Reviews

McMillan’s Bar-B-Q

The secret? “Love,” says Louis McMillan, the owner of this six-table outpost in this tiny town, just west of Victoria. Corny, sure, but that love—along with sixteen-plus hours over an oak-pecan-mesquite mix—turns out moist, tender brisket and fat little baby back ribs that are nicely charred on the outside and pink on the inside.

Bubba’s Bar-B-Que

Twenty minutes after opening, the wood-paneled dining room was already filling up with patrons. The hickory-smoked ribs were so good we ate everything that wasn’t bone . . . and kept the bones for marrow-sucking. Sides vary daily, but don’t miss the crisp coleslaw mixed with just enough mayonnaise and a hint of sugar. Forgo the too-sweet sauce.

Coleman’s BBQ

Northeast Texas may be populated with more pine trees than people, but at three in the afternoon, this small shack, located about a quarter mile off Main Street, was brimming with locals ordering the hickory-smoked brisket, served in a broth of beef juices and savory barbecue sauce. The crackly crust on the wet-rubbed pork ribs was a perfect complement to the tender, pink meat below the surface. Skip the mushy potato salad.

Schoepf’s Old Time Pit Bar-B-Que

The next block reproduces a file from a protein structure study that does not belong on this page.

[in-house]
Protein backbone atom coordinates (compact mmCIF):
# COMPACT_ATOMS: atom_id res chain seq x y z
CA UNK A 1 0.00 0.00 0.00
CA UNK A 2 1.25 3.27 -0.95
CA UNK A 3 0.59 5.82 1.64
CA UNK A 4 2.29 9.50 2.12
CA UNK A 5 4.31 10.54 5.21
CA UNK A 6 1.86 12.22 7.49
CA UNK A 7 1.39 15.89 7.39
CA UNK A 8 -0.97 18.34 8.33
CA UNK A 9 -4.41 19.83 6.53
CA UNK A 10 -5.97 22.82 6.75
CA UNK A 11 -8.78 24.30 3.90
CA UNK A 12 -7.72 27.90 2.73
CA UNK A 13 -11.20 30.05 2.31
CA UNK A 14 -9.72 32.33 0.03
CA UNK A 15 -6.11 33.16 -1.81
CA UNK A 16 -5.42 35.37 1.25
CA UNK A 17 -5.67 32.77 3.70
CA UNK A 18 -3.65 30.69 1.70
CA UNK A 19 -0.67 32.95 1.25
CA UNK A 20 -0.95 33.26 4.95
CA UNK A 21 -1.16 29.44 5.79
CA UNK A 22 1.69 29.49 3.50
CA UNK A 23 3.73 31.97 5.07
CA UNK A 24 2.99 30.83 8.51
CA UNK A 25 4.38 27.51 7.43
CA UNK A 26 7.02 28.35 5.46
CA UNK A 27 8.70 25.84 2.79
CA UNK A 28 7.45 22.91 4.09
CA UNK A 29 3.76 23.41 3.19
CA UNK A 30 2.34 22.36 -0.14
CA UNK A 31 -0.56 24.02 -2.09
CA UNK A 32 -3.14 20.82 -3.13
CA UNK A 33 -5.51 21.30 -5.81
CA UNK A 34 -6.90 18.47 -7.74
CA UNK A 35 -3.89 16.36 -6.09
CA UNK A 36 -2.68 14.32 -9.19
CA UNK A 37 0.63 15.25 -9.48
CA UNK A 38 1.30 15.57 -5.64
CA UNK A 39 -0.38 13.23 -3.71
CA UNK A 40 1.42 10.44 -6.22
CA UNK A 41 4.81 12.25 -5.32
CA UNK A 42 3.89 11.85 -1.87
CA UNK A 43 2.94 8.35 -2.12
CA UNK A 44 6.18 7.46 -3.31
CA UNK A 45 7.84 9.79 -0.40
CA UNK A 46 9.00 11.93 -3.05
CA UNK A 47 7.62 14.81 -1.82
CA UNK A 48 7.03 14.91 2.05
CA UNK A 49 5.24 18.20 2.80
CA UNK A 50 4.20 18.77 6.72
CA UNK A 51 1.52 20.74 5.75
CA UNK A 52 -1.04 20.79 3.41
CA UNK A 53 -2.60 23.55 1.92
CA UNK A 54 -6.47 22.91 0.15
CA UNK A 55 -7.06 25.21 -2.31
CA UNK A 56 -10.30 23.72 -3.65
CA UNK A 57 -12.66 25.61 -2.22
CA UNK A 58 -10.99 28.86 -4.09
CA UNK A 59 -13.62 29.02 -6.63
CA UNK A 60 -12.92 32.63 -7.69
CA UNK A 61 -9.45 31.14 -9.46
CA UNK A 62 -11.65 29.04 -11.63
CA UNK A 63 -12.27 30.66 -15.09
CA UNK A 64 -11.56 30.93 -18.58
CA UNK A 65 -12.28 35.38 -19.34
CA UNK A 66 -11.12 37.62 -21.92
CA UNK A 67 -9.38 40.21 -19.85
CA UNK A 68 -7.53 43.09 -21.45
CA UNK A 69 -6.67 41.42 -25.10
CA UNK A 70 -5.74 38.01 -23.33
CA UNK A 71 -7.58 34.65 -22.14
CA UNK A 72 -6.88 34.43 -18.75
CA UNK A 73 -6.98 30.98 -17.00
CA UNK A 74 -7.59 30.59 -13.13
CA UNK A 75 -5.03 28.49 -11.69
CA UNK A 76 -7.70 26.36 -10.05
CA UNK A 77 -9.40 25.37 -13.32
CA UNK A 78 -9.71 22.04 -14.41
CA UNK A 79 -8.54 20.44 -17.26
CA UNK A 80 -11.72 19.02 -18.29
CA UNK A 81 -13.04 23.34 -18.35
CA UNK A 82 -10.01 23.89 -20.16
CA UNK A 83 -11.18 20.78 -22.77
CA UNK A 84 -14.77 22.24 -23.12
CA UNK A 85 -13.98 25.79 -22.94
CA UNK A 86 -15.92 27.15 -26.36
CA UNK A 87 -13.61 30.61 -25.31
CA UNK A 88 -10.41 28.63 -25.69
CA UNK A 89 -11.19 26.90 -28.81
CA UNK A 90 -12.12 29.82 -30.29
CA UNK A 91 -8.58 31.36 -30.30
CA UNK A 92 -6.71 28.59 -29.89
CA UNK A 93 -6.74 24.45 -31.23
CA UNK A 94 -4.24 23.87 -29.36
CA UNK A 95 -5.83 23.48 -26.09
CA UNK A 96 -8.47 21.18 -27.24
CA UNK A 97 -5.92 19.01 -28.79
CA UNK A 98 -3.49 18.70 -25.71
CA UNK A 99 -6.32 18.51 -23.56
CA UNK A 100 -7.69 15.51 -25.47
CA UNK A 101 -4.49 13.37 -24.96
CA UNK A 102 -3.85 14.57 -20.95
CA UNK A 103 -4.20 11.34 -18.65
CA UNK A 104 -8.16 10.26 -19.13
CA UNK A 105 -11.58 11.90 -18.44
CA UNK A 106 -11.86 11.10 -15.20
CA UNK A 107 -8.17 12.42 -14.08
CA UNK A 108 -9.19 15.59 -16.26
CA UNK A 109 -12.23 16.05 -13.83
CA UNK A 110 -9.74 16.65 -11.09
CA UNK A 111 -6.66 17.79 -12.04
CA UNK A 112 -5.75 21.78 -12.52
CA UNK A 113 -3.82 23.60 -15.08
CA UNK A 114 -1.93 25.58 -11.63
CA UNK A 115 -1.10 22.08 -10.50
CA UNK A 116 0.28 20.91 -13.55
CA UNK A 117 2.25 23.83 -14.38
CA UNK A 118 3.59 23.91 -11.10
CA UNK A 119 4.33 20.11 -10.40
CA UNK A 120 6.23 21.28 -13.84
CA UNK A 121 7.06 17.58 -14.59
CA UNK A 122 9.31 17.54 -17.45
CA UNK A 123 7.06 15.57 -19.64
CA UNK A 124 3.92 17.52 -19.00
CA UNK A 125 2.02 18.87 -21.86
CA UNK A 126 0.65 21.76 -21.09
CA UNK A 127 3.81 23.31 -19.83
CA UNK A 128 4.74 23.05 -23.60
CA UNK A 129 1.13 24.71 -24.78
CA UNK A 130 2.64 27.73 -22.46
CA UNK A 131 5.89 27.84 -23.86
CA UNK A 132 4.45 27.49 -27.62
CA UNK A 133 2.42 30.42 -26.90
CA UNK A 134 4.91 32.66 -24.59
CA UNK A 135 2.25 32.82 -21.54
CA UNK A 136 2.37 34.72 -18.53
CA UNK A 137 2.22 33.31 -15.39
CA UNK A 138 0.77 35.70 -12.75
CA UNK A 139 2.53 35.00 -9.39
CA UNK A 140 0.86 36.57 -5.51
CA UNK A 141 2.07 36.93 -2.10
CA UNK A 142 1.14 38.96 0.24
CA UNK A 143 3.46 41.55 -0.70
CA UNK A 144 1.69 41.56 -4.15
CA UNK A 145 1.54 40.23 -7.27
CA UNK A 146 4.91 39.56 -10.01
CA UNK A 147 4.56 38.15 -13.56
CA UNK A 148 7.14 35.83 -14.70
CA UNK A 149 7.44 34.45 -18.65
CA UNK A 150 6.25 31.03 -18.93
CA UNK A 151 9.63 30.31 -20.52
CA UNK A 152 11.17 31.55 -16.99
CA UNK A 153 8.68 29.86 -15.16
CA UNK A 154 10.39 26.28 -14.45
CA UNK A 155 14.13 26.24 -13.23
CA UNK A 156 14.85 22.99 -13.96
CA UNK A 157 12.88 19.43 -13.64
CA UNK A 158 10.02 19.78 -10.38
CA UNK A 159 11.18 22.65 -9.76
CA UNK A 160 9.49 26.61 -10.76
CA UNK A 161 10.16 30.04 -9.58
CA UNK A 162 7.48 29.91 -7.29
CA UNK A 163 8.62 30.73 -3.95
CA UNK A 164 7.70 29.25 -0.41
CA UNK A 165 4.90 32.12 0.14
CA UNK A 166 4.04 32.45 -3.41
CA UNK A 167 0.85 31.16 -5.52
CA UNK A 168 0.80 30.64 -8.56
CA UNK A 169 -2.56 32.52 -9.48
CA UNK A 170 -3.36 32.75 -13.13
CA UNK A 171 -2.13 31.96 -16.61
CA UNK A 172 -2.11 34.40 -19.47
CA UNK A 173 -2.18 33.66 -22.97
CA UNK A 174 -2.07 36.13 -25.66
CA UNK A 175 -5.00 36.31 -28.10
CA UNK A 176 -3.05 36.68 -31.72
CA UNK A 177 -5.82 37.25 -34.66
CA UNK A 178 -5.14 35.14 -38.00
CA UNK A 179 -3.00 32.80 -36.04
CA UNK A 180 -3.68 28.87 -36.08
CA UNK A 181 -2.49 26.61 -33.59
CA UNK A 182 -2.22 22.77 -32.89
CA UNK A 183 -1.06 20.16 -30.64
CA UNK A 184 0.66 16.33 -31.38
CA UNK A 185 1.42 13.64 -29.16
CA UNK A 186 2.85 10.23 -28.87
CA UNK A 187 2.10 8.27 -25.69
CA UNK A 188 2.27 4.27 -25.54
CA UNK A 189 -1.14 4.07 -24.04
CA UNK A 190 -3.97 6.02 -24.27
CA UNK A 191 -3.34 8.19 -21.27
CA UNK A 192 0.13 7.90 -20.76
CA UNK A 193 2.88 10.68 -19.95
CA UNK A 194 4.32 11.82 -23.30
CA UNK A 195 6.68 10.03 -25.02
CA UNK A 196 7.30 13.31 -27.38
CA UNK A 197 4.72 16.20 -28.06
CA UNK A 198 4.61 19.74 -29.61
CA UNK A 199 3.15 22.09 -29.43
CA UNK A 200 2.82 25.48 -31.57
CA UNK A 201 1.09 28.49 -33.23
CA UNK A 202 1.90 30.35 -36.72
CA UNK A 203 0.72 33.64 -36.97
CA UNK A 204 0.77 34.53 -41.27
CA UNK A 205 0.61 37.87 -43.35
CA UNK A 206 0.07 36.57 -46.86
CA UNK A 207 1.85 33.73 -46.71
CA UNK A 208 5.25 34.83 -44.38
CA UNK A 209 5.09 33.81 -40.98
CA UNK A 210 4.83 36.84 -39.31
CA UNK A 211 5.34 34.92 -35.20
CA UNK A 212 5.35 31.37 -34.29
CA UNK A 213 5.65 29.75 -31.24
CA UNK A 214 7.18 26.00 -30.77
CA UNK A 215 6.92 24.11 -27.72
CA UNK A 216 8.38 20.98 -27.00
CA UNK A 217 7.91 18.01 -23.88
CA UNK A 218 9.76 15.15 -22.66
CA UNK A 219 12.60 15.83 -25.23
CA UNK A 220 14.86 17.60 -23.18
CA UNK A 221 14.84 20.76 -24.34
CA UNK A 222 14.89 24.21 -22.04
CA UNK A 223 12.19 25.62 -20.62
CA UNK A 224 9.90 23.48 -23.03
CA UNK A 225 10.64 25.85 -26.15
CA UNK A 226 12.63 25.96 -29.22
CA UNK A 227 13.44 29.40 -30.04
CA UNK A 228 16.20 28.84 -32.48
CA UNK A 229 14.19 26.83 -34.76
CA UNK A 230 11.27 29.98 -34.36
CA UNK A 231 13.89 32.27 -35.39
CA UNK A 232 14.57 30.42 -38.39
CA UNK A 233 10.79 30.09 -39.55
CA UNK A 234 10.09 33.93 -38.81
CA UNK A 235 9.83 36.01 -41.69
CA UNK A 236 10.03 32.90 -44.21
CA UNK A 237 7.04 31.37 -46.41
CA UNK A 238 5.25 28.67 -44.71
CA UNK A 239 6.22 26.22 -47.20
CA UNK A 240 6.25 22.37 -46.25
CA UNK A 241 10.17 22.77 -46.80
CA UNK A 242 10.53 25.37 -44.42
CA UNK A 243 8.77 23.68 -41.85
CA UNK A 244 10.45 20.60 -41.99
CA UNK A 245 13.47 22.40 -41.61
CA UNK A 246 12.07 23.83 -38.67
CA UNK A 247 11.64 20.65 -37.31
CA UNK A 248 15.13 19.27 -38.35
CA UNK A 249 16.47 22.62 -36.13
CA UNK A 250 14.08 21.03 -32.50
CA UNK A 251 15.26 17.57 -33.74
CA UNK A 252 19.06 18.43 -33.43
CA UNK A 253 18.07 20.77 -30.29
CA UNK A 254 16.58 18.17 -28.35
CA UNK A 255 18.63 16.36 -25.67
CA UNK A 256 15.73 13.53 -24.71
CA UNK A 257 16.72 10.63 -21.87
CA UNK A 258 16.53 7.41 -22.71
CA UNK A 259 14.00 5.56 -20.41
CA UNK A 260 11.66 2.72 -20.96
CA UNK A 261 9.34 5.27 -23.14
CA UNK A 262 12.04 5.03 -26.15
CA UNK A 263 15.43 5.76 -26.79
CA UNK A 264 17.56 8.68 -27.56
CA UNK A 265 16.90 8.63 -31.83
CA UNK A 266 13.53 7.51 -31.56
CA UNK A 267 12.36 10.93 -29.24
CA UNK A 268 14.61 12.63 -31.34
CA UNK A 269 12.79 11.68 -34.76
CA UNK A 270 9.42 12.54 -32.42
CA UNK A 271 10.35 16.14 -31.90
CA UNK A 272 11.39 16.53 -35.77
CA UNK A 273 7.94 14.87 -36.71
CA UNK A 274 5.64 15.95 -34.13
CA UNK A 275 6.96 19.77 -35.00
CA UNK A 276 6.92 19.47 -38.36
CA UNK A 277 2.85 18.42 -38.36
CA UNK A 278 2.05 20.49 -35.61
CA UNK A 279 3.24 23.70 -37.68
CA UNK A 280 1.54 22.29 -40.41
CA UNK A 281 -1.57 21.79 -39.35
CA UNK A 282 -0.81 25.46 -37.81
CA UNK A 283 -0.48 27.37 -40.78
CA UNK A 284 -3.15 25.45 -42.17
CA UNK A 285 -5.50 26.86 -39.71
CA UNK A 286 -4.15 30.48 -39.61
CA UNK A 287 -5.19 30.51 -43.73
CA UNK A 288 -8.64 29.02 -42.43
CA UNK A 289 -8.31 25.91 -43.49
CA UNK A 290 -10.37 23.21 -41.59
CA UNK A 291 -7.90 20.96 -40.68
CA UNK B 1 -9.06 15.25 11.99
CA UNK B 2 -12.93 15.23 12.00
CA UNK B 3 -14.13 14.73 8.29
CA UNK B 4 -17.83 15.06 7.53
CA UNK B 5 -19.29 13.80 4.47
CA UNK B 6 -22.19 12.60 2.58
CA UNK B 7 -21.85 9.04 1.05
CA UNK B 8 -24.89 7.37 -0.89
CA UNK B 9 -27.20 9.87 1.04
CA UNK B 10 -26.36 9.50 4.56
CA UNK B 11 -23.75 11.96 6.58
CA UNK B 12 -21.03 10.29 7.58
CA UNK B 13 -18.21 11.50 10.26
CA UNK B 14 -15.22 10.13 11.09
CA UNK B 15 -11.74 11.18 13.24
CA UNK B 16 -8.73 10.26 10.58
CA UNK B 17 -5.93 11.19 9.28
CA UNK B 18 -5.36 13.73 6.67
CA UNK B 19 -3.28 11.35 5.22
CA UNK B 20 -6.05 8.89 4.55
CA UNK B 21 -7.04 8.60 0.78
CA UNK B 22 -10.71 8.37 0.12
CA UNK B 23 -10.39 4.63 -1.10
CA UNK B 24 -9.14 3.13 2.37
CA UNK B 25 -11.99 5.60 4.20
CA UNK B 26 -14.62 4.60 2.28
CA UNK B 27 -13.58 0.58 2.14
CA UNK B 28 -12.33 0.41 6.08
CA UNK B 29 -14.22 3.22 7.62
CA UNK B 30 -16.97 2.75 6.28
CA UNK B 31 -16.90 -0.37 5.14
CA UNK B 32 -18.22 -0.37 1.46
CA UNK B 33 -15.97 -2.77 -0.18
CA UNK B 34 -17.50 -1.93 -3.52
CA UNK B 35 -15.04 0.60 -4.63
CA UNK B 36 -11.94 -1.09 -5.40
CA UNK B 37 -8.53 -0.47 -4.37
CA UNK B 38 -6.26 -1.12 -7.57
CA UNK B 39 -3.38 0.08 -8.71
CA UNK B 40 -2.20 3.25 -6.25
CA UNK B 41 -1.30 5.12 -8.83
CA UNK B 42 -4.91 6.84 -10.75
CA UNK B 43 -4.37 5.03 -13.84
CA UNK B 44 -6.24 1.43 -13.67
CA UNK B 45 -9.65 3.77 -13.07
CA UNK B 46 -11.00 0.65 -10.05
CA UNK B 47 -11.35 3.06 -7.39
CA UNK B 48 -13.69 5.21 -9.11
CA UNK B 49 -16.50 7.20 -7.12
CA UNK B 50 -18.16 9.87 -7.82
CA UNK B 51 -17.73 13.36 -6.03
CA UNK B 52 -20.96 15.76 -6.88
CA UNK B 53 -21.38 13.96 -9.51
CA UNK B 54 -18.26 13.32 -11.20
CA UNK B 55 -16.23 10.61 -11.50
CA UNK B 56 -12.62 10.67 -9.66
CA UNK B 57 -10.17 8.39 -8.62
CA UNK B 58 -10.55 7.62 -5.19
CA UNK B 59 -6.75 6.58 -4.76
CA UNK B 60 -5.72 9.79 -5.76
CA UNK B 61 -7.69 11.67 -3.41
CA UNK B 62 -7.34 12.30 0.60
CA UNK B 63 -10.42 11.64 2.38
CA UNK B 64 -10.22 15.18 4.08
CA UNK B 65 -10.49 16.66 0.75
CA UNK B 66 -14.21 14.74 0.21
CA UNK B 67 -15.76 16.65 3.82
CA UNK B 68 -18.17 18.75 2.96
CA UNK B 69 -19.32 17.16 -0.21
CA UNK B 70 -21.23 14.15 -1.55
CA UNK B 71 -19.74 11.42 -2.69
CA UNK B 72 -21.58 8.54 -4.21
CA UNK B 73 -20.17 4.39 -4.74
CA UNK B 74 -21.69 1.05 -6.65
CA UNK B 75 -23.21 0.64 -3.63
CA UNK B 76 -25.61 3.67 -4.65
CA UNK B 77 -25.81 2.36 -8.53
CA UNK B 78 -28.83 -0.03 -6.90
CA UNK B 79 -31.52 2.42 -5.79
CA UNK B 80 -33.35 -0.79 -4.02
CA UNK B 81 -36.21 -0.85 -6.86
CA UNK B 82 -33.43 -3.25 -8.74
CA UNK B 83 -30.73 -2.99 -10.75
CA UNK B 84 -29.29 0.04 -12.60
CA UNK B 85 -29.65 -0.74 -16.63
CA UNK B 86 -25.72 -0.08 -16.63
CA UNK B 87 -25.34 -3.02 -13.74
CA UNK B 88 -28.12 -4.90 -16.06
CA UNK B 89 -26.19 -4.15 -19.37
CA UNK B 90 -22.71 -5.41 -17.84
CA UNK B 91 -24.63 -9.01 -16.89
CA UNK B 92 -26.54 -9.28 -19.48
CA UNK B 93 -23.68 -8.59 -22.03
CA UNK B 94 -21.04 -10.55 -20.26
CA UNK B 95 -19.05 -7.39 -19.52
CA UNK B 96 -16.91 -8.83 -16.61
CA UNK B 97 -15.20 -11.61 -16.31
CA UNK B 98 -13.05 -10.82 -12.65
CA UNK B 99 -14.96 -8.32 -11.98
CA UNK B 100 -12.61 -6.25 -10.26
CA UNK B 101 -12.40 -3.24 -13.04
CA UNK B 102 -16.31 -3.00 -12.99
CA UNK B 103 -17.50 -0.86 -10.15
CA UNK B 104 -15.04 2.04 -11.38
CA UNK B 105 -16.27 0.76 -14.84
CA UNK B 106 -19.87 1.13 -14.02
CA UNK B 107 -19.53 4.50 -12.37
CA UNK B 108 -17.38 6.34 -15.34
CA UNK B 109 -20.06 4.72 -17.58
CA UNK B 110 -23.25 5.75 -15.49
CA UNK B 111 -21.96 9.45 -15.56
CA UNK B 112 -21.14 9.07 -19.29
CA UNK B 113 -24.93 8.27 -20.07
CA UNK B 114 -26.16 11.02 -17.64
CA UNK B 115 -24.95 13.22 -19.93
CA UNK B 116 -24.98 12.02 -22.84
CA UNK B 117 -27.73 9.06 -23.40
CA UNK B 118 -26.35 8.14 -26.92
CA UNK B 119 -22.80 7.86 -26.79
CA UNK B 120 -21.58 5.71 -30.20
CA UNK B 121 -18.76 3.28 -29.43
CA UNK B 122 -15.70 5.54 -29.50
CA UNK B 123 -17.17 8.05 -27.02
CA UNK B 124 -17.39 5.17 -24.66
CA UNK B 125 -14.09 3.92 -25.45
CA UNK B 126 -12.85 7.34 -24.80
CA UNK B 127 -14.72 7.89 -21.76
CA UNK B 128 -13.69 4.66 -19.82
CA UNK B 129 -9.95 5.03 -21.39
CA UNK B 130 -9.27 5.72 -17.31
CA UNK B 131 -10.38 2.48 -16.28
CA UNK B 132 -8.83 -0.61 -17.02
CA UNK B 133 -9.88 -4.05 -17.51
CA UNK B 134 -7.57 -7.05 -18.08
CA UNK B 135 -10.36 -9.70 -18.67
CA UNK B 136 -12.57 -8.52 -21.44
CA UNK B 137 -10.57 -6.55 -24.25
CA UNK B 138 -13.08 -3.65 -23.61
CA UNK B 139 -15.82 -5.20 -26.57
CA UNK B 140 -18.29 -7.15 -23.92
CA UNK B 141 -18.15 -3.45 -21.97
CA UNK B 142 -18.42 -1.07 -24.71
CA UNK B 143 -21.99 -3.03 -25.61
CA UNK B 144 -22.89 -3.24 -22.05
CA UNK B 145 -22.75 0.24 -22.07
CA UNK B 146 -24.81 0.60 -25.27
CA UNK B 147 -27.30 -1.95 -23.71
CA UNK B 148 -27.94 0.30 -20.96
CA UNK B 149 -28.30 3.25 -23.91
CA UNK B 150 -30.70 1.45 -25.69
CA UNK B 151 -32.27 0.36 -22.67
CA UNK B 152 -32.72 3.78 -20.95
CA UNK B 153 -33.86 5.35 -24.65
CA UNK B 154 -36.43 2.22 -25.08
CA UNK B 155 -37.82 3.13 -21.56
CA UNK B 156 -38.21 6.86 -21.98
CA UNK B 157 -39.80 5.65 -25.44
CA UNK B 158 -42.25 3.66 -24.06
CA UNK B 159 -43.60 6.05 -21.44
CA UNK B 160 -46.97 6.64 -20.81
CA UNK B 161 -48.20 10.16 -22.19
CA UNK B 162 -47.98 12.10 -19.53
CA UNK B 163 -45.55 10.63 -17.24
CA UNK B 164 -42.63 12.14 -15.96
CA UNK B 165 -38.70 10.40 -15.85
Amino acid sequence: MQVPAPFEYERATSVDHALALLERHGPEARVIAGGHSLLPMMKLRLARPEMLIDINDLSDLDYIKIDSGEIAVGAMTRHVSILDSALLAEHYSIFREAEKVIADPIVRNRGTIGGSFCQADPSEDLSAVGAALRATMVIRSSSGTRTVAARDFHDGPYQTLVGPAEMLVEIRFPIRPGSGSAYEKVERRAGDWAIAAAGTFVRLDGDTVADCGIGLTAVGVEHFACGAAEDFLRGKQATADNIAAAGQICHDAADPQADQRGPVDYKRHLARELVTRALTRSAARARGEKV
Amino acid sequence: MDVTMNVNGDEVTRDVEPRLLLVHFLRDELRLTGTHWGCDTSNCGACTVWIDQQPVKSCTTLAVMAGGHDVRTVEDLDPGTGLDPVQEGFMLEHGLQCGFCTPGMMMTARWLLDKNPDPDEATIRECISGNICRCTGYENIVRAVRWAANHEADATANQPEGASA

The moment we entered the smoke-filled patio and beheld the meats-a-plenty (brisket, chicken, pork ribs, pork chops, sausage, sirloin, turkey breast, and venison sausage), we knew we were in business. The pitman was patient as we made our exacting selections, then—plop, joy: the tenderest of briskets, the thickest of pork chops, the happiest of bellies.

Mann’s Smokehouse Bar-B-Que

Owner Jim Mann and his jovial staff served us fatty brisket, pork ribs, and pulled pork that offered a surplus of smokiness and juice. (The salty sauce worked well with the loin.) Jim’s wife, Sallie, makes sides from Southern family recipes. Her black-eyed peas, lima beans, and cornbread perfectly accompanied the meat. Come on Fridays for free homemade ice cream (especially during peach season).

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